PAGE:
Steroid induced cataract treatment

      Patients maintained on systemic corticosteroids for many years in treatment of asthma, rheumatoid arthritis, prophylaxis of a renal graft rejection etc, may develop cataract. A dose of 15 mg prednisolone a day is regarded as safe in an adult for two or three years.

Q: I was diagnosed as having a premature development of a cataract in my left eye. The symptoms were discomfort on a sunny day and a feeling that there was something in my eye. No pain, just something there. The ophthalmologist gave me a thorough exam and the diagnosis stated above. He said my right eye had the beginning of one, but it has not been noticed. Besides surgery, are there glasses I could wear or drops that would make it clearer? I also see halos around lights when driving at night. This has been causing me anxiety and of course a fear that it will progress quickly. What course of treatment should I take? The symptoms have been noticeable for about four weeks. — .

Long term use of topical & systemic steroids produce secondary open angle glaucoma similar to chronic simple glaucoma. The increased IOP caused by prolonged steroid therapy is reversible but the damage produced by it is irreversible. In this study, we analysed 25 patients (44 eyes) with steroid induced glaucoma, who reported to us with dimness of vision, haloes and elevated . and were using steroids for long duration due to various causes. The behaviour of the . due to different steroid preparations, the type of lenticular change, and the management of those cases are discussed in this paper. From our study we conclude that dexamethasone and betamethasone both topical as well as systemic are more potent in producing glaucoma and cataract than medrysone and prednisolone. The condition is reversible without permanent damage when the duration of steroid therapy is short and vice versa.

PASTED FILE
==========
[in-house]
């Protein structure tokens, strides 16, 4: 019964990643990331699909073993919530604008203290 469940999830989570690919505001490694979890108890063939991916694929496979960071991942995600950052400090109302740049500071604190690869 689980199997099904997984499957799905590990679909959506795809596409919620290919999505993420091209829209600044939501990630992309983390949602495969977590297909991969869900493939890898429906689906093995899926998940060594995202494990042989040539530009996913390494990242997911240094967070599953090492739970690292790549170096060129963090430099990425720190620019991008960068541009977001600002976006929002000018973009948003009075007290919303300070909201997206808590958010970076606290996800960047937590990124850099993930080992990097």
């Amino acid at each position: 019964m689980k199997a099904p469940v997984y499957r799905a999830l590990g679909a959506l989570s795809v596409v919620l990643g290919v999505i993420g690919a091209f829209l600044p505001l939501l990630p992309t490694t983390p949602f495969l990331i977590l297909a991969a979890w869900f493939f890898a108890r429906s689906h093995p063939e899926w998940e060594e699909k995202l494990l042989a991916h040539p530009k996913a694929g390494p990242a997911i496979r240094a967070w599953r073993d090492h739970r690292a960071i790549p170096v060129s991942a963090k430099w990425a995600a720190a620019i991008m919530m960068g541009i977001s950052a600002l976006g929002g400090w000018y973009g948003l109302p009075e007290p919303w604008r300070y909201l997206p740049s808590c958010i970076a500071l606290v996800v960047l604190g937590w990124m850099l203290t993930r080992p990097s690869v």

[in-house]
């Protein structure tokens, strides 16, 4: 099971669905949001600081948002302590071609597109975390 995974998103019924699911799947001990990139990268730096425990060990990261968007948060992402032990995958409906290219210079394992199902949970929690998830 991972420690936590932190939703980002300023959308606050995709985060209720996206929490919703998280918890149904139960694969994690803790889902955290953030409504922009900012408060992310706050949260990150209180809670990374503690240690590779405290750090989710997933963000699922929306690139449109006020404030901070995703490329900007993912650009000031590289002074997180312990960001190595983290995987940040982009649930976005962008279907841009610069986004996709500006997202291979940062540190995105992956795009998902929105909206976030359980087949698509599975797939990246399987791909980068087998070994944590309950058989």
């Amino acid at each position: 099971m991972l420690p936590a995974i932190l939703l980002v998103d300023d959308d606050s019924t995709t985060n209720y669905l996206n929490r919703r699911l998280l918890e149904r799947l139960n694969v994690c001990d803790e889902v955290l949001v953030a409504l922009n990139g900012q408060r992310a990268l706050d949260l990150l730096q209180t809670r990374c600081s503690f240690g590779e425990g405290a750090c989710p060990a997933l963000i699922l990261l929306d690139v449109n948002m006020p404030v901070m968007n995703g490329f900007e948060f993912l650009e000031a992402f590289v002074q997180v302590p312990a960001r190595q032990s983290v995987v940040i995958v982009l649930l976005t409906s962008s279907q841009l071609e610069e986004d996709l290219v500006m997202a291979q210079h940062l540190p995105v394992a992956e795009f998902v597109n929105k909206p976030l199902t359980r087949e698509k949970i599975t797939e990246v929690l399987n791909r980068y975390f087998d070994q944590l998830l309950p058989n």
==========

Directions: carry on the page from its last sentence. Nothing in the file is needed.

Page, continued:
Posterior capsular opacification, also known as after-cataract, is a condition in which months or years after successful cataract surgery, vision deteriorates or problems with glare and light scattering recur, usually due to thickening of the back or posterior capsule surrounding the implanted lens, so-called 'posterior lens capsule opacification'. Growth of natural lens cells remaining after the natural lens was removed may be the cause, and the younger the patient, the greater the chance of this occurring. Management involves cutting a small, circular area in the posterior capsule with targeted beams of energy from a laser, called Nd:YAG laser capsulotomy, after the type of laser used. The laser can be aimed very accurately, and the small part of the capsule which is cut falls harmlessly to the bottom of the inside of the eye. This procedure leaves sufficient capsule to hold the lens in place, but removes enough to allow light to pass directly through to the retina. Serious side effects are rare. [56] Posterior capsular opacification is common and occurs following up to one in four operations, but these rates are decreasing following the introduction of modern intraocular lenses together with a better understanding of the causes.

Steroid induced cataract treatment

steroid induced cataract treatment

Posterior capsular opacification, also known as after-cataract, is a condition in which months or years after successful cataract surgery, vision deteriorates or problems with glare and light scattering recur, usually due to thickening of the back or posterior capsule surrounding the implanted lens, so-called 'posterior lens capsule opacification'. Growth of natural lens cells remaining after the natural lens was removed may be the cause, and the younger the patient, the greater the chance of this occurring. Management involves cutting a small, circular area in the posterior capsule with targeted beams of energy from a laser, called Nd:YAG laser capsulotomy, after the type of laser used. The laser can be aimed very accurately, and the small part of the capsule which is cut falls harmlessly to the bottom of the inside of the eye. This procedure leaves sufficient capsule to hold the lens in place, but removes enough to allow light to pass directly through to the retina. Serious side effects are rare. [56] Posterior capsular opacification is common and occurs following up to one in four operations, but these rates are decreasing following the introduction of modern intraocular lenses together with a better understanding of the causes.

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